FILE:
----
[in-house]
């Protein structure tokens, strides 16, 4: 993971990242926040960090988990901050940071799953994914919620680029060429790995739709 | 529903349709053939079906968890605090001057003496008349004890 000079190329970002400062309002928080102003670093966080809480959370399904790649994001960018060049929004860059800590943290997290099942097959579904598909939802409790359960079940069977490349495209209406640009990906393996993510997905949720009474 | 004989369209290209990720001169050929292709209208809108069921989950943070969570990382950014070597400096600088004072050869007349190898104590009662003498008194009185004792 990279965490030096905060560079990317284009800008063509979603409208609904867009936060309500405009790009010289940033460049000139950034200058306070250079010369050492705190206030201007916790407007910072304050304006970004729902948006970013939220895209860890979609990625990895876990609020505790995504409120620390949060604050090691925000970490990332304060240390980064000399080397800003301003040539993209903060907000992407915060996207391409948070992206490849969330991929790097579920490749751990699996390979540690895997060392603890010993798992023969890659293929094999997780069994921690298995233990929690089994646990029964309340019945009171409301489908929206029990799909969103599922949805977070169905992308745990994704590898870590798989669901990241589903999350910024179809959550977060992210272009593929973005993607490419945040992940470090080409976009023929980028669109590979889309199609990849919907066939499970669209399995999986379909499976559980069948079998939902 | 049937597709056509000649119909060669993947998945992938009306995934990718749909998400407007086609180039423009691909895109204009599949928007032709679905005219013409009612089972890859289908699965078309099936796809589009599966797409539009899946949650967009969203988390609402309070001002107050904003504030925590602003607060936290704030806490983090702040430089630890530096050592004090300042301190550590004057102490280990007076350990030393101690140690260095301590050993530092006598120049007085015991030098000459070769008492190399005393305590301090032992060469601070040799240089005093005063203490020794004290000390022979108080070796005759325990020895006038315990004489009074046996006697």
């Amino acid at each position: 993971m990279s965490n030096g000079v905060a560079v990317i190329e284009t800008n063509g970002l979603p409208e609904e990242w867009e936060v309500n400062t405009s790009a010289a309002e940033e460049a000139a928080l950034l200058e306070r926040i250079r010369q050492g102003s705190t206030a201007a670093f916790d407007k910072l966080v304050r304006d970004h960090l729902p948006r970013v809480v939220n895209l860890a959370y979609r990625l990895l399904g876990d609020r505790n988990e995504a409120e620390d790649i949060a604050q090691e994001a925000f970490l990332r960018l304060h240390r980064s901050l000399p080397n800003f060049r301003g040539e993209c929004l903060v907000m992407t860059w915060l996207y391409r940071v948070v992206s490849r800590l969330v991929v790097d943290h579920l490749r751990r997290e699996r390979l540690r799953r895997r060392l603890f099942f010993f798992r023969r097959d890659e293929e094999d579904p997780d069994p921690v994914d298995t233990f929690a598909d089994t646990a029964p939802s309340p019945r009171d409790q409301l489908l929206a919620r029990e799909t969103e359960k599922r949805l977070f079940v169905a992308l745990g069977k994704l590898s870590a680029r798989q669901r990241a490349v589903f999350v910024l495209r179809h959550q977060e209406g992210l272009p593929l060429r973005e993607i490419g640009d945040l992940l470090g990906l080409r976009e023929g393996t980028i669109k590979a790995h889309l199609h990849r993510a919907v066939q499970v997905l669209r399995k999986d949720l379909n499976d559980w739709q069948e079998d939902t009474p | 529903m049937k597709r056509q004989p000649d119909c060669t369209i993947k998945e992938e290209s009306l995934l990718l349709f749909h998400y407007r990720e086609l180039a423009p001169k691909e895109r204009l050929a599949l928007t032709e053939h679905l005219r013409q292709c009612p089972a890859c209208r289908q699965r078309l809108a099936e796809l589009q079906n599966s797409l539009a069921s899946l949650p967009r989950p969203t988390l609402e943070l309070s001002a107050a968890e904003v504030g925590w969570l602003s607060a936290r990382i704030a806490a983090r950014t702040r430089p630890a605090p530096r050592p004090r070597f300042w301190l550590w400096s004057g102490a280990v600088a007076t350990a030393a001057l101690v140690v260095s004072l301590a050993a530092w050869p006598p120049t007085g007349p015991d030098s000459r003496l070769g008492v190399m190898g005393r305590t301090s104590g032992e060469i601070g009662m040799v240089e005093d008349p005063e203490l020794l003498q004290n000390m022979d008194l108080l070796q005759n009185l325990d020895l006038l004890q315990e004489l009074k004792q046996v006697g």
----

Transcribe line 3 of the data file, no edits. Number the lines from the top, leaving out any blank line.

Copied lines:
């Amino acid at each position: 993971m990279s965490n030096g000079v905060a560079v990317i190329e284009t800008n063509g970002l979603p409208e609904e990242w867009e936060v309500n400062t405009s790009a010289a309002e940033e460049a000139a928080l950034l200058e306070r926040i250079r010369q050492g102003s705190t206030a201007a670093f916790d407007k910072l966080v304050r304006d970004h960090l729902p948006r970013v809480v939220n895209l860890a959370y979609r990625l990895l399904g876990d609020r505790n988990e995504a409120e620390d790649i949060a604050q090691e994001a925000f970490l990332r960018l304060h240390r980064s901050l000399p080397n800003f060049r301003g040539e993209c929004l903060v907000m992407t860059w915060l996207y391409r940071v948070v992206s490849r800590l969330v991929v790097d943290h579920l490749r751990r997290e699996r390979l540690r799953r895997r060392l603890f099942f010993f798992r023969r097959d890659e293929e094999d579904p997780d069994p921690v994914d298995t233990f929690a598909d089994t646990a029964p939802s309340p019945r009171d409790q409301l489908l929206a919620r029990e799909t969103e359960k599922r949805l977070f079940v169905a992308l745990g069977k994704l590898s870590a680029r798989q669901r990241a490349v589903f999350v910024l495209r179809h959550q977060e209406g992210l272009p593929l060429r973005e993607i490419g640009d945040l992940l470090g990906l080409r976009e023929g393996t980028i669109k590979a790995h889309l199609h990849r993510a919907v066939q499970v997905l669209r399995k999986d949720l379909n499976d559980w739709q069948e079998d939902t009474p | 529903m049937k597709r056509q004989p000649d119909c060669t369209i993947k998945e992938e290209s009306l995934l990718l349709f749909h998400y407007r990720e086609l180039a423009p001169k691909e895109r204009l050929a599949l928007t032709e053939h679905l005219r013409q292709c009612p089972a890859c209208r289908q699965r078309l809108a099936e796809l589009q079906n599966s797409l539009a069921s899946l949650p967009r989950p969203t988390l609402e943070l309070s001002a107050a968890e904003v504030g925590w969570l602003s607060a936290r990382i704030a806490a983090r950014t702040r430089p630890a605090p530096r050592p004090r070597f300042w301190l550590w400096s004057g102490a280990v600088a007076t350990a030393a001057l101690v140690v260095s004072l301590a050993a530092w050869p006598p120049t007085g007349p015991d030098s000459r003496l070769g008492v190399m190898g005393r305590t301090s104590g032992e060469i601070g009662m040799v240089e005093d008349p005063e203490l020794l003498q004290n000390m022979d008194l108080l070796q005759n009185l325990d020895l006038l004890q315990e004489l009074k004792q046996v006697g």